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Kirkland Lake woman fighting to save museum her grandfather helped build

The Oakes Project: Heritage, Arts and Tourism is talking to council tonight
Members of The Oakes Project: Heritage, Arts and Tourism (TOPHAT) gathered outside Kirkland Lake council chambers on May 9.

KIRKLAND LAKE - With her family’s legacy intertwined in its very foundation, a Kirkland Lake woman is on a mission to save the town’s museum.

The Sir Harry Oakes Château is on the clutches of closure. Not only does Beverley McChesney-Rumble want to protect the treasured landmark, but the memories and heritage passed down by her grandfather, who played a pivotal role in its construction.

David McChesney was a former reeve of Kirkland Lake and the head carpenter for Sir Harry Oakes.

“My grandfather, David, was the fellow that helped to build that particular château. There was a first version that burned down and the second one that that he lived in,” McChesney-Rumble said.

“My aunt also played with Nancy Oakes, the daughter of Sir Harry Oakes, at that building and also played with her down at their mansion in Niagara Falls that my grandfather also worked on.”

In March, Kirkland Lake announced that it was ending its lease agreement with the Ontario Heritage Trust (OHT) for the Sir Harry Oakes Château. The Museum of Northern History, which is located in the building, will be open to the public throughout the summer, with operations ending on Sept.1 and the town leaving the property by the end of the year.

SEE: It may be your last summer to visit the historic Oakes château in Kirkland Lake
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A group of concerned citizens called The Oakes Project: Heritage, Arts and Tourism (TOPHAT) has been created in hopes of saving the museum.

As the spokesperson for the group, McChesney-Rumble along with another representative from TOPHAT met with the town’s mayor, CAO and two staff members on Monday (May 13).

While the town reiterated that it has no intentions of revisiting the recently ended lease agreement, McChesney-Rumble said the town suggested that the group set up a nonprofit charitable corporation that could enter into a lease agreement with the OHT.

“So that's kind of where we're at now,” she said.

“We found the response a little bit horrifying that there was that little regard for being cognizant of the need to have a space and a place like that for culture and art in Kirkland lake,” she said.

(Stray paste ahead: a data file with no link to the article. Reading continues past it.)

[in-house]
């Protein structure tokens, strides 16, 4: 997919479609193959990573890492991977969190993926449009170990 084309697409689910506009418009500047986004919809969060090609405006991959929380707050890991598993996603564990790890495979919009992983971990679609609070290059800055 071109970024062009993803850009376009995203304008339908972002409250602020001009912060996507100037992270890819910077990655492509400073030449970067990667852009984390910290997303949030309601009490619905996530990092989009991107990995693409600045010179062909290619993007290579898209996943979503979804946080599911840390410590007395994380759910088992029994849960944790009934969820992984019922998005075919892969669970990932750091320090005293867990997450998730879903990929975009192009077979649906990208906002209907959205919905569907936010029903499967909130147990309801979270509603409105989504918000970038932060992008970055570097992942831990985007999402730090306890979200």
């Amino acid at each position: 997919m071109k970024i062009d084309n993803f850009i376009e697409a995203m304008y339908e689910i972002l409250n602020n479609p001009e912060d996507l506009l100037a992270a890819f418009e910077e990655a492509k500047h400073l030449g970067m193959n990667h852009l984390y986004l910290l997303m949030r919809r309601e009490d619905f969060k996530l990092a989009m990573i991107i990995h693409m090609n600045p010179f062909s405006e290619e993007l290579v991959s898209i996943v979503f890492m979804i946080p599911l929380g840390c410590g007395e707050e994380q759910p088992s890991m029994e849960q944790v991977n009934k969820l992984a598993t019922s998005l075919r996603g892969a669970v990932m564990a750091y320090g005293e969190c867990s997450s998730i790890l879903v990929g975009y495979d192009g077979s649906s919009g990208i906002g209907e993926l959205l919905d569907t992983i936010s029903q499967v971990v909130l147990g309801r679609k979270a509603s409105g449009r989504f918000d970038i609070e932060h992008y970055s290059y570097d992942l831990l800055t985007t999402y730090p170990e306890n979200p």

“For the town to be willing so easily to sacrifice something which brings so much to the town to save a few bucks, when really it's a piddling amount if you look at their whole budget, it doesn't make sense.”

An online petition established by TOPHAT calling for the town to continue with the lease agreement has more than 6,200 signatures.

Although council is trying to balance its budget, McChesney-Rumble said it can never lose sight that a town is more than its roads and its sewers.

“It's places in the town and activities in the town that make people want to stay there and that make a place that people want to call their home,” she said.

“And we've got more and more people coming into town and more houses that are going to be built, which will help build our tax base. I think it's short-sighted right now to get rid of something like the museum without looking at all the implications that come with it.”

At tonight’s (May 21) regular council meeting, TOPHAT is making a delegation. It was initially supposed to take place at the town’s April 16 meeting but was cancelled due to the emergency flooding event.

The meeting can be watched on the town’s YouTube channel here

Marissa Lentz, Local Journalism Initiative Reporter

About the Author: Marissa Lentz, Local Journalism Initiative Reporter

Marissa Lentz covers civic issues along the Highway 11 corridor under the Local Journalism Initiative, which is funded by the Government of Canada
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